Disclosure: Some of the links provided are affiliate links, which simply means I may earn a small commission (at no additional cost to you) if you shop through one of my links.

I am so excited to share the whole process of our closet makeover with you guys! Having a beautiful closet feels like such a luxury, so I’m seriously pumped to be adding this feature to our home. Hopefully having a drop dead gorgeous closet will help us keep it clean… maybe!

Want to see what projects I’m working on now? Follow me on Instagram!

The first step is, of course, planning. It took me a long time to get the layout right. I started with the Ikea Pax planner because my original plan was to install their completely customizable wardrobe system. It was going to cost me over $1,000 to use a Pax system, which in all honesty is a great price compared to many of the other options available out there, but it was still going to take us some time to set aside that money. I decided to toy with the idea of building them myself and I came to the conclusion that I could for about half the price of the Pax system. Using Ikea’s planner was still helpful to get a general idea of what I could fit in the space.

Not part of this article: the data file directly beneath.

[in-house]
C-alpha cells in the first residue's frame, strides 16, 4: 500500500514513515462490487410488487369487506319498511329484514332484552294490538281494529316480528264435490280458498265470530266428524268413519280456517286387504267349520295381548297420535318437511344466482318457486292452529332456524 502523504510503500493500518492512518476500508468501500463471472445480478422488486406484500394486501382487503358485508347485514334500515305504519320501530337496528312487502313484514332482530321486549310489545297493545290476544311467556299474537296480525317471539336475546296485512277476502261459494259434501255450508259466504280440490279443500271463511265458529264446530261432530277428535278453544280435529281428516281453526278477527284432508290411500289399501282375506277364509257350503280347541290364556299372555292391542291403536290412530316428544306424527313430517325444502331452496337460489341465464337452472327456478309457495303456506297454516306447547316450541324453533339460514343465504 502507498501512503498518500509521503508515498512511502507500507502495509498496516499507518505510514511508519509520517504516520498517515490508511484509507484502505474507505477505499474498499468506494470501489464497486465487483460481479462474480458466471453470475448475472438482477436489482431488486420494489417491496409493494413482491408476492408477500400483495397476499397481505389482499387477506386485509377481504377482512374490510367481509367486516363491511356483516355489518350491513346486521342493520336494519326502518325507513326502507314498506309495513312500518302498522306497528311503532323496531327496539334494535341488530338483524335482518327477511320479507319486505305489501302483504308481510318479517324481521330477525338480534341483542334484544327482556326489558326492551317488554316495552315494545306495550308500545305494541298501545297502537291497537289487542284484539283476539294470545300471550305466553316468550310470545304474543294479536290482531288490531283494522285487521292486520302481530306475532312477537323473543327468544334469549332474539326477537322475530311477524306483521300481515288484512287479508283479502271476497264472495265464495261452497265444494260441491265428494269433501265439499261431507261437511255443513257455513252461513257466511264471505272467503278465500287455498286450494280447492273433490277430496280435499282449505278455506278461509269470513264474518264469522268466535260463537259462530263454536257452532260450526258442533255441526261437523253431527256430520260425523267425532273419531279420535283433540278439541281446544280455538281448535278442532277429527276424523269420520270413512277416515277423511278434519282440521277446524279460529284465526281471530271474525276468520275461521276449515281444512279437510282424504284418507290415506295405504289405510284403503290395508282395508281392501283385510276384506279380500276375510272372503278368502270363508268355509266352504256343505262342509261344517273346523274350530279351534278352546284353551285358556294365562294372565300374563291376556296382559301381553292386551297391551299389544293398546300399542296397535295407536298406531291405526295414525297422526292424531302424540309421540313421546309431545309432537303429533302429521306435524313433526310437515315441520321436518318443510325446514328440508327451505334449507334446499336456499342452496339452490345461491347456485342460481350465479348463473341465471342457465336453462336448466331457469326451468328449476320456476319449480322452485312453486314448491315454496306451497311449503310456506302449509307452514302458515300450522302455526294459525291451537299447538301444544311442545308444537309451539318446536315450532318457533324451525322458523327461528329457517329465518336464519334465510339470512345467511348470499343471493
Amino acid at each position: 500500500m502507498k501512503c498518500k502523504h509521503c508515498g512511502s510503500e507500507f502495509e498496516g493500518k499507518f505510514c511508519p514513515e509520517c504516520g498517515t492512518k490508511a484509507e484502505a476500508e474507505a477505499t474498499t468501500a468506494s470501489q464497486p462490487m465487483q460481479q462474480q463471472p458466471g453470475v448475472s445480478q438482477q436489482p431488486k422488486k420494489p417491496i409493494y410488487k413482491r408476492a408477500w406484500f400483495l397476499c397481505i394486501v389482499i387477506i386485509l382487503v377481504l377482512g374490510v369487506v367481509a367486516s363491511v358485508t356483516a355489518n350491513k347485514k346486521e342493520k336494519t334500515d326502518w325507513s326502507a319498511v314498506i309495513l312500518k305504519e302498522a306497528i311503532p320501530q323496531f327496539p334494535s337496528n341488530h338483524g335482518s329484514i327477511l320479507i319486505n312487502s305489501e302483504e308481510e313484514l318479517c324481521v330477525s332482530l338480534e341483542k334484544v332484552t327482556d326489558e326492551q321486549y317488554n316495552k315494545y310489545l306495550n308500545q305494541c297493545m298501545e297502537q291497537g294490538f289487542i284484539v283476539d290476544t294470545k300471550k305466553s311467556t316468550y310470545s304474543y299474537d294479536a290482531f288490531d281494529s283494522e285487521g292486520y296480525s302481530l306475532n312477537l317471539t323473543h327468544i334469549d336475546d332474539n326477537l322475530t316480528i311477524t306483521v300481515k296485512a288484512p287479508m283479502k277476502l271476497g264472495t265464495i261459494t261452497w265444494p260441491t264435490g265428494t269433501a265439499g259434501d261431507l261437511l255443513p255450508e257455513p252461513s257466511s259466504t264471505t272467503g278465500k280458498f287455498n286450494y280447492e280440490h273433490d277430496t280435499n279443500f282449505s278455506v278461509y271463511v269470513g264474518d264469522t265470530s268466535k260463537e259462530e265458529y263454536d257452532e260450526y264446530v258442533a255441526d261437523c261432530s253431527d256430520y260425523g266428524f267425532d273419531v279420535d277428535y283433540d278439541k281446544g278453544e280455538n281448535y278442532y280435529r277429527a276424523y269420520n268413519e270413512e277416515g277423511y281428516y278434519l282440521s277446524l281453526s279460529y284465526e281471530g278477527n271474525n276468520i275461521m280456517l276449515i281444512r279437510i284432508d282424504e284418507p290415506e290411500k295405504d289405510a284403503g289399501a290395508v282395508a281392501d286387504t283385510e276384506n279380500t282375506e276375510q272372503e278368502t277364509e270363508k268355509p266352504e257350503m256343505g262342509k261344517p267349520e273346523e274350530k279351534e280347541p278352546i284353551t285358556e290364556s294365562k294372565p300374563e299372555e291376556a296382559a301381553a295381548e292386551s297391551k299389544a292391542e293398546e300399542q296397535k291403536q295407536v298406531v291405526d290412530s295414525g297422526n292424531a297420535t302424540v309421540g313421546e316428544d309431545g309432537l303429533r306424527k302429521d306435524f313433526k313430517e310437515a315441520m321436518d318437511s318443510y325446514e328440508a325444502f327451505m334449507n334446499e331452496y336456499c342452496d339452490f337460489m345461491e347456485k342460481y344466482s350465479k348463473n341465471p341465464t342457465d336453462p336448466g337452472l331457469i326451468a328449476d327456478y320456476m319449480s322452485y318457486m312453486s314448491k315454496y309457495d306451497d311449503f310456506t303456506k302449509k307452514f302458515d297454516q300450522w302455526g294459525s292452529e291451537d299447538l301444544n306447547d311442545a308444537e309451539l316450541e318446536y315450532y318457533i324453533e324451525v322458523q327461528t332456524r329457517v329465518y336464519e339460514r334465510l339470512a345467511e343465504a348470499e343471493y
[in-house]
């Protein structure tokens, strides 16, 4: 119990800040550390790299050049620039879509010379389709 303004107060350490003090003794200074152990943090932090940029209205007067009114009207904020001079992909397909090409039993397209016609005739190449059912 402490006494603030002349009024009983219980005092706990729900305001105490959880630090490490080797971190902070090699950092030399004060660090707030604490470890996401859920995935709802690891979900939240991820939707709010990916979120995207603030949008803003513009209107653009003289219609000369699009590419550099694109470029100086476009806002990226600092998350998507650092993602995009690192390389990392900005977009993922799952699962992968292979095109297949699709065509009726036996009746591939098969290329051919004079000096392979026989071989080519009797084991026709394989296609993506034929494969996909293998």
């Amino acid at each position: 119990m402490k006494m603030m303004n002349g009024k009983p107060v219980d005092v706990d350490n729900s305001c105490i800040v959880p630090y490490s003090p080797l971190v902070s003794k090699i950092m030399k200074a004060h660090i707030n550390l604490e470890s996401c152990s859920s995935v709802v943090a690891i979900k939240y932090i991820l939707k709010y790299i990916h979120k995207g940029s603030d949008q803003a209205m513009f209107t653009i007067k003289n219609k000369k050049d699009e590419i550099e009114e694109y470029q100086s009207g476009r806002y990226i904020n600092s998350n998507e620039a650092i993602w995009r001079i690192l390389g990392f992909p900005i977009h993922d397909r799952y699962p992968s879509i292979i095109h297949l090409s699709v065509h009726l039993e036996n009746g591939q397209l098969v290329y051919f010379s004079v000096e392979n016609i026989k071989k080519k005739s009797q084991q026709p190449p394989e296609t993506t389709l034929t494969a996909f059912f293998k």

I tweaked what I had come up with on Ikea’s site until it felt just right. I just used pages and scaled my boxes to the actual dimensions. So a box that was 3″ wide on my computer was 30″ wide in real life. That way I could get a decent idea of where everything was going to land.

Well this picture is just terrifying. And also can you tell that I seriously need to purge? Eek.

Now that everything was planned, it was time for demo! My mom was in town and in just a couple hours, we cleared everything out of the closet, moved it into the guest room closet, ripped out the old wire shelving, and tore up the carpet.

With a clean slate, I could start the build! First, I built a base out of 2x4s. Basically, I constructed a box and then screwed it into the studs. I also made sure that there was a 2×4 running under where every divider would go.